In a speech last week on infrastructure investment, President Obama recommitted his administration to a "fundamental overhaul" of the nation's infrastructure, following up on a previous Labor Day announcement that had excited smart growth advocates and set off speculation about the form such a "second stimulus" or "infrastructure bank" would take.
When Obama was elected, supporters of progressive transit talked excitedly about a "new New Deal." Comprehensive national infrastructure plans have guided each era of American growth and development. America 2050, a national coalition that SPUR is a part of, created a prospectus for a modern national plan modeled on three prior ones: the Gallatin Plan of 1808, the Inland Waterways Commission Plan of 1908 and the National Toll Road and Free Road Plan of the 1930s.
The president has rhetorically endorsed progressive national infrastructure investment for this era. In his Columbus Day speech he called for "a smart system of infrastructure equal to the needs of the 21st century; a system that encourages sustainable communities with easier access to our jobs, to our schools, to our homes"¦a system that reduces harmful emissions over time and creates jobs right now."
Yet over the past week the administration showed signs of backing away from pushing such legislation forward this year, leaving observers scratching their heads.
Are these high-profile announcements solely political? An attempt to energize the base during election season? Or are they serious agenda-setting statements? Most importantly, will progress actually be made this year in Washington on modernizing our country's infrastructure?
While this proposal may seem like a political trial balloon this fall, infrastructure spending will likely anchor the legislative agenda for 2011. Why? Because it has bipartisan support and strong backing from financial interests, state and municipalities. Infrastructure spending has typically been an enterprise that Republicans and Democrats agree upon and could provide an area of consensus in a divided legislature. It's exactly the type of modest legislation that President Clinton used in 1995 and '96 to move forward after losing party control of Congress.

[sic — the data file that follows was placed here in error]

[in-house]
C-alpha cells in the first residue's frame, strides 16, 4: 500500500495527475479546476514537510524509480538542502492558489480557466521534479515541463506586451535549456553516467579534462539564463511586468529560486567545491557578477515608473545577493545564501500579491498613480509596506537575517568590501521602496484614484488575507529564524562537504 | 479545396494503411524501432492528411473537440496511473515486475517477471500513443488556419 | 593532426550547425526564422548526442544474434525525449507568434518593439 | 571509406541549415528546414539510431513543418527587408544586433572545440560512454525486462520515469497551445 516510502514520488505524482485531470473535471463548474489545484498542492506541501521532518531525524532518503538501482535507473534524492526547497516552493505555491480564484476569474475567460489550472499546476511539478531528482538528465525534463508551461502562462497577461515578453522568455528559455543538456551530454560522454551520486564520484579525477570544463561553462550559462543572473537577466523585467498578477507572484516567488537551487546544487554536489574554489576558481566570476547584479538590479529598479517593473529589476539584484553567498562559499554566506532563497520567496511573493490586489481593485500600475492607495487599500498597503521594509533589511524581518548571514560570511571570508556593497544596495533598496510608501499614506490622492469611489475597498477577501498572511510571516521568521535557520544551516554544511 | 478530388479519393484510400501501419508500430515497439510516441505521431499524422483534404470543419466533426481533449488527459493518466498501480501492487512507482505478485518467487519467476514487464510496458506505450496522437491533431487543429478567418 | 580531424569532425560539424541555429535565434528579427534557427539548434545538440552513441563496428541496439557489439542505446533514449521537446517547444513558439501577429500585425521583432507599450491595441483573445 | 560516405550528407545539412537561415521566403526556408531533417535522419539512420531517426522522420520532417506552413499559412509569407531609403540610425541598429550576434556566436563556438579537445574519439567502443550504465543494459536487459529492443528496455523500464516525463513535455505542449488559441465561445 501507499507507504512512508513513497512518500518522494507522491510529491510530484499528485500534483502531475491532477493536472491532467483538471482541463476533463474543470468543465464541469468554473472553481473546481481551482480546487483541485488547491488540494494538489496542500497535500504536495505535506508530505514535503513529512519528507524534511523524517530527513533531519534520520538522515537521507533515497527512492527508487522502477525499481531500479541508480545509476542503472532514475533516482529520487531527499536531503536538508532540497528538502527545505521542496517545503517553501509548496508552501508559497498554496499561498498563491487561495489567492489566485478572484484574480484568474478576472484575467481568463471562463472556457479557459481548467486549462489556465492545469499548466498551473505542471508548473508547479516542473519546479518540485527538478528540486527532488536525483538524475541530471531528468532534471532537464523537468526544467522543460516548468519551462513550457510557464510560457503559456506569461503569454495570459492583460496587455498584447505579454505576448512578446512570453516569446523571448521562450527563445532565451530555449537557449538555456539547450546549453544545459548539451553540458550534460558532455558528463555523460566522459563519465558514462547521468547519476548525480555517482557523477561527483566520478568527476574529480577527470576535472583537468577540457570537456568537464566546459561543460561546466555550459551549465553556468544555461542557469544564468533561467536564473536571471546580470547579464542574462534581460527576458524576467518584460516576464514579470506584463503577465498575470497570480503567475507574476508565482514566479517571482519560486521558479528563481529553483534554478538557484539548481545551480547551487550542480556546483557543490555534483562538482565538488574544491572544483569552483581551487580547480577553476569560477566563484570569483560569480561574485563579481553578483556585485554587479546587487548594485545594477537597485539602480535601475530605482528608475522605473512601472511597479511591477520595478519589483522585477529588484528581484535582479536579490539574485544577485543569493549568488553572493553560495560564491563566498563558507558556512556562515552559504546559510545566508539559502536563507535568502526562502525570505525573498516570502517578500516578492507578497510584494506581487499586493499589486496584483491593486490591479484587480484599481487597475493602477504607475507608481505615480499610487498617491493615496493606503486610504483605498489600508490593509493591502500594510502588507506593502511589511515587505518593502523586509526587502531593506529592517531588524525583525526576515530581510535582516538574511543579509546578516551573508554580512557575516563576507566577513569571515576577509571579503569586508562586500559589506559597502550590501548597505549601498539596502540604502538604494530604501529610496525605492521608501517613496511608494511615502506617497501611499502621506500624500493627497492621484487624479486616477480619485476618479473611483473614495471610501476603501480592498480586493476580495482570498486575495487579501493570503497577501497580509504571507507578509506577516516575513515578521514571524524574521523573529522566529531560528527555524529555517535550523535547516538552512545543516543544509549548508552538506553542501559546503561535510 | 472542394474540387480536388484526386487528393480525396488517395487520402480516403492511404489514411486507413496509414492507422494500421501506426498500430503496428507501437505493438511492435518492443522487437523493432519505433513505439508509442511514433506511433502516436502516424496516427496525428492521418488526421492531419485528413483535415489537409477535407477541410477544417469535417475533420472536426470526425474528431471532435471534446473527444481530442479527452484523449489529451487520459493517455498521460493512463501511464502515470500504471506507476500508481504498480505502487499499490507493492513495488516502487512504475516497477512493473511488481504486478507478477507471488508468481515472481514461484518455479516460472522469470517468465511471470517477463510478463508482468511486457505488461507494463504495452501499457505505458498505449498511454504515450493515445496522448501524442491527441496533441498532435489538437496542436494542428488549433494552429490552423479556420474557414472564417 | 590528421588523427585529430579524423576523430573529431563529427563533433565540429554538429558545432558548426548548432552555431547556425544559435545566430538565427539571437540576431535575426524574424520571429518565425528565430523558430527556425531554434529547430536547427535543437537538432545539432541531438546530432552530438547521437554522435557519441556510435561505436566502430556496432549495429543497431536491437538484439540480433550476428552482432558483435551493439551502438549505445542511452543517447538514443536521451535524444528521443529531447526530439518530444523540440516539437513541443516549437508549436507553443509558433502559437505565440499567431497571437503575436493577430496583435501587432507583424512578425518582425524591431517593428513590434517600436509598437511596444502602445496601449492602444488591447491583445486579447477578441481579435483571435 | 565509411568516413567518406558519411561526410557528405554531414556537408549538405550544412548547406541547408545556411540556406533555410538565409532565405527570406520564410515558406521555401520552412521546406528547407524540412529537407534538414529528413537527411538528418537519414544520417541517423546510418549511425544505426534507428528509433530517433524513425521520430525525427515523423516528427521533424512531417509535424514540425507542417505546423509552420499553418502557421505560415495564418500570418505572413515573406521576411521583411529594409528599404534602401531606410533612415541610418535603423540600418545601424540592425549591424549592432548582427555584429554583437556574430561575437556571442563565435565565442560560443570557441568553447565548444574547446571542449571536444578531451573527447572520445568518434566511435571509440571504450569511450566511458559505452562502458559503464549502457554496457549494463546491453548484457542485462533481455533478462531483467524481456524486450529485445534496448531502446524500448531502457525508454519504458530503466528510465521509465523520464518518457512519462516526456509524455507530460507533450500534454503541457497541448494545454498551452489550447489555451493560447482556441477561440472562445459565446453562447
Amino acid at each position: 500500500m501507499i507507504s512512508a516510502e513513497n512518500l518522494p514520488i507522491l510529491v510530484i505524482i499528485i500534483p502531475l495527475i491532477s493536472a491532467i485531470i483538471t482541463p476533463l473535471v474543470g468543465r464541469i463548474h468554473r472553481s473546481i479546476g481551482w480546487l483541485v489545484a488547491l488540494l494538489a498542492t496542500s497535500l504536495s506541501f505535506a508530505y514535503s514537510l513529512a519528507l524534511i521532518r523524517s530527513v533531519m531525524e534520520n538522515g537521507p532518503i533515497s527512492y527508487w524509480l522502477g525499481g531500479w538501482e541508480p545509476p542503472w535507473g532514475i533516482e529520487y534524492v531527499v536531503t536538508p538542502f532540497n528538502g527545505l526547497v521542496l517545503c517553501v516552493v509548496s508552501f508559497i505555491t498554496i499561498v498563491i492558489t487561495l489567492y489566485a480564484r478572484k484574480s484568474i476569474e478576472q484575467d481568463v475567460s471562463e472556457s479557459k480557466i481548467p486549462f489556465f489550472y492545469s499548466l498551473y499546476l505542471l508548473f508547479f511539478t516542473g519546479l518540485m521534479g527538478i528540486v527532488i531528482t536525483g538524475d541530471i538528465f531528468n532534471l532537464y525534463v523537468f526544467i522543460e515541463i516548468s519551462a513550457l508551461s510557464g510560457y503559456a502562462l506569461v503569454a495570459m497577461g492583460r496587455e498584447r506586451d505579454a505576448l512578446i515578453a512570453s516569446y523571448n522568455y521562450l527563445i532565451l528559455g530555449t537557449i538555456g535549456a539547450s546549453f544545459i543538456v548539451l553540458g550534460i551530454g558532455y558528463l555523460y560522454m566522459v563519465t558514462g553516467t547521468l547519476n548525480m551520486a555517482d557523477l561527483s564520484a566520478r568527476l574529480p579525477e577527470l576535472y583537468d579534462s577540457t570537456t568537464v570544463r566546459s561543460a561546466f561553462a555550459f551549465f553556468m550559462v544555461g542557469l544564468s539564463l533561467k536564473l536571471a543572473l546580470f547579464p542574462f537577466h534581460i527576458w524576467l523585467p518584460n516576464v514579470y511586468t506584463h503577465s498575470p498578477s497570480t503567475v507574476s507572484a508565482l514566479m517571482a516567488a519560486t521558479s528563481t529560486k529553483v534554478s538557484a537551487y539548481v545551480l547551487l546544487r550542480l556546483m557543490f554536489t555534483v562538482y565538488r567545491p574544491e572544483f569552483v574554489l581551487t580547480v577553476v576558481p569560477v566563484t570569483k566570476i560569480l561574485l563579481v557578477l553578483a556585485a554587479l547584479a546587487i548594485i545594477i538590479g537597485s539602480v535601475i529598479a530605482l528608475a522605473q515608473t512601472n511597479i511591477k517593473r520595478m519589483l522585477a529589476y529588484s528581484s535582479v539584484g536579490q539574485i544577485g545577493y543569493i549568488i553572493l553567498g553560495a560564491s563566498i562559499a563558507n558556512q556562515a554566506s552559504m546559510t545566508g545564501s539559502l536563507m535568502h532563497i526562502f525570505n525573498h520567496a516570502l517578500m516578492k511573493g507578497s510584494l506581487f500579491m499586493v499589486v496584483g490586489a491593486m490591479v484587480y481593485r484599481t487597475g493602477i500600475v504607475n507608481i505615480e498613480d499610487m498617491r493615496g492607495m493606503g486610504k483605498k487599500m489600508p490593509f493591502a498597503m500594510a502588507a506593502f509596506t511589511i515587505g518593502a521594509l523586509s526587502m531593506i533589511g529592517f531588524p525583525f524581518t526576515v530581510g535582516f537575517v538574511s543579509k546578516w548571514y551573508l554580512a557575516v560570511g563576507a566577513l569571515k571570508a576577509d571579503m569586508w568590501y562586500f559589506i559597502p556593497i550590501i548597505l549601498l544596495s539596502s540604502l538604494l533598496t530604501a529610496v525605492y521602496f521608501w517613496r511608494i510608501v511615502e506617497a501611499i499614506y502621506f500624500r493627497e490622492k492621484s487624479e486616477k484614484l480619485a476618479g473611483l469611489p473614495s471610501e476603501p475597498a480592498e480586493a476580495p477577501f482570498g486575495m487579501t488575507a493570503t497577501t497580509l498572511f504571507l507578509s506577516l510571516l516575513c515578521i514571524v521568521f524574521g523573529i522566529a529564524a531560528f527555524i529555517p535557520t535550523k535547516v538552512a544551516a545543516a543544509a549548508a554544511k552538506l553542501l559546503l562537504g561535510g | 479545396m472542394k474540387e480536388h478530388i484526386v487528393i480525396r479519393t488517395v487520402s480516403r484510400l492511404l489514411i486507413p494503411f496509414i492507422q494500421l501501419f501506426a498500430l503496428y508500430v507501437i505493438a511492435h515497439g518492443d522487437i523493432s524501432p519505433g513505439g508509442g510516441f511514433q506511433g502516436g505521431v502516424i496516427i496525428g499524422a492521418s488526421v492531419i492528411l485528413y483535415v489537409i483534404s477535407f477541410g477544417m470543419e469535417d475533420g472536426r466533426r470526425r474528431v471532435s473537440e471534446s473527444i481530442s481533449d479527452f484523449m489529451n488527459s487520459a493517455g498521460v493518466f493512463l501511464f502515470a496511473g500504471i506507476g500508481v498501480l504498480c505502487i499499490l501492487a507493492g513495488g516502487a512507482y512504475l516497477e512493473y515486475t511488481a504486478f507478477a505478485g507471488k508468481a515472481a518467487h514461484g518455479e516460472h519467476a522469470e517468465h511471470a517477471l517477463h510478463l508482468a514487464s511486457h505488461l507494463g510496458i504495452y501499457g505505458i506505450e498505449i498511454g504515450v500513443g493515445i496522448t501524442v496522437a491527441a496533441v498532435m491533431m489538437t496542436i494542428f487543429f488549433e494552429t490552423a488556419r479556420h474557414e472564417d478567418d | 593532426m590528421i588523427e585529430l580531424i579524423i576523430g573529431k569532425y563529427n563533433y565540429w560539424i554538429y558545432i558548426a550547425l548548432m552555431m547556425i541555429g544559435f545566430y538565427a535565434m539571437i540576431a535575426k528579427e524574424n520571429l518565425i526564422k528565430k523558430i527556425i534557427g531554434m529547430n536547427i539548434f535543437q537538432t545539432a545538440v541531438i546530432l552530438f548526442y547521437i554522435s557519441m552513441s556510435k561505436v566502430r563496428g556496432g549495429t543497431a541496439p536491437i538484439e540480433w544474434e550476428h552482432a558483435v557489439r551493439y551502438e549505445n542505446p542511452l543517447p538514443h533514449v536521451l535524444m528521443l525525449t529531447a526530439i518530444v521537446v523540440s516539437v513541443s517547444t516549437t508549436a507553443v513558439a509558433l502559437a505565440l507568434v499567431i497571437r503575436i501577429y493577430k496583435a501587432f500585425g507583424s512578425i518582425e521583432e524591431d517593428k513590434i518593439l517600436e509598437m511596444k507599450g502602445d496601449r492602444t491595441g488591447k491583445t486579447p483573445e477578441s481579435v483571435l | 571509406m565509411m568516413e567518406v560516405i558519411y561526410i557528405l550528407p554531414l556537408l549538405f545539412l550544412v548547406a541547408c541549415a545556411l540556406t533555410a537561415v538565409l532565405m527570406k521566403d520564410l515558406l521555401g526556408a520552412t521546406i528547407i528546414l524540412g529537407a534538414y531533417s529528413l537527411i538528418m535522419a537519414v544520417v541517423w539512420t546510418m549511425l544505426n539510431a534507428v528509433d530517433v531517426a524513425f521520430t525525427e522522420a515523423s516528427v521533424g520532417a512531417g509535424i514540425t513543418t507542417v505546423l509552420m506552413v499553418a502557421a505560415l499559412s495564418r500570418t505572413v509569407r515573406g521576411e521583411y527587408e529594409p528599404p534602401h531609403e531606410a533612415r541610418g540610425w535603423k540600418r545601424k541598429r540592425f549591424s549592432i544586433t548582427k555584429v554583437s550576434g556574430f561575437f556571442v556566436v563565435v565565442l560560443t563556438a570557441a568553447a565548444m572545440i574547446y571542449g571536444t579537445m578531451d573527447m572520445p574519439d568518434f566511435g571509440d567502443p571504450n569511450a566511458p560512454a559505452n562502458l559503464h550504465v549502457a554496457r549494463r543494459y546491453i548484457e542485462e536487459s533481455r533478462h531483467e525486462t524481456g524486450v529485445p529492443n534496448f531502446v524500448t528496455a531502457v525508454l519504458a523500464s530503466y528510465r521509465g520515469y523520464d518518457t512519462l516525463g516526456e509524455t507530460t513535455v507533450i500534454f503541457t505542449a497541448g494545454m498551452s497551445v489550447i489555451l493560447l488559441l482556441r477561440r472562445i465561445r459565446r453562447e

Obama's infrastructure investment proposal is, in effect, a $50 billion down-payment on the $450 billion six-year transportation bill that failed to pass Congress last year. Note also that the $50 billion does not come close to the $2.2 trillion the American Society of Civil Engineers says is needed to repair existing infrastructure. But a $50 billion investment "jumpstart" is a pragmatic way of moving forward on urgent repairs.
The president has proposed to change the way transportation funding works, in particular by using some sort of performance-based criteria rather than "return to source" or earmarks; but who knows? This is the always-announced, never-implemented agenda of the reformers.
Here's how the timeline of this legislation could play out in Washington:
- Look for an 11th hour attempt by Democrats to bring up Obama's infrastructure plan in November's lame-duck Congress; Republicans will rebuff it.
- In January, when the new, 112th Congress convenes there will be a good month of gavel-shifting and maneuvering.
- Infrastructure spending will be seriously discussed again in February when Republicans must begin to share responsibility for hastening and improving the economy's "jobless recovery."
- Most important will be the President's Fiscal Year 2012 proposal budget, which will be announced at the end of January after the State of the Union address. In all likelihood, when the President releases his budget, there will be a specific line item for the infrastructure bank.
- How Congress responds to the 2012 budget proposals in March and April will be crucial. But the groundwork for this debate should be developed now, and in the weeks immediately ahead.
With transportation bills of any type, there is always a fight over which portion goes to more highway construction and what portion goes to energy-efficient transit. SPUR has of course advocated that the country shift as much funding as possible to transit. But even if that goal is politically ahead of the legislature, we should at least be able to provide an equal federal funding match to transit and highway projects, rather than paying a higher share of highways as is the practice today.
There are a lot of politics to get through. We have joined the Transportation for America coalition as our show of support for a forward-looking investment in a better transportation system. We hope the president's $50 billion proposal, which covers transit and much else, will help get the ball rolling on what surely must be a national priority.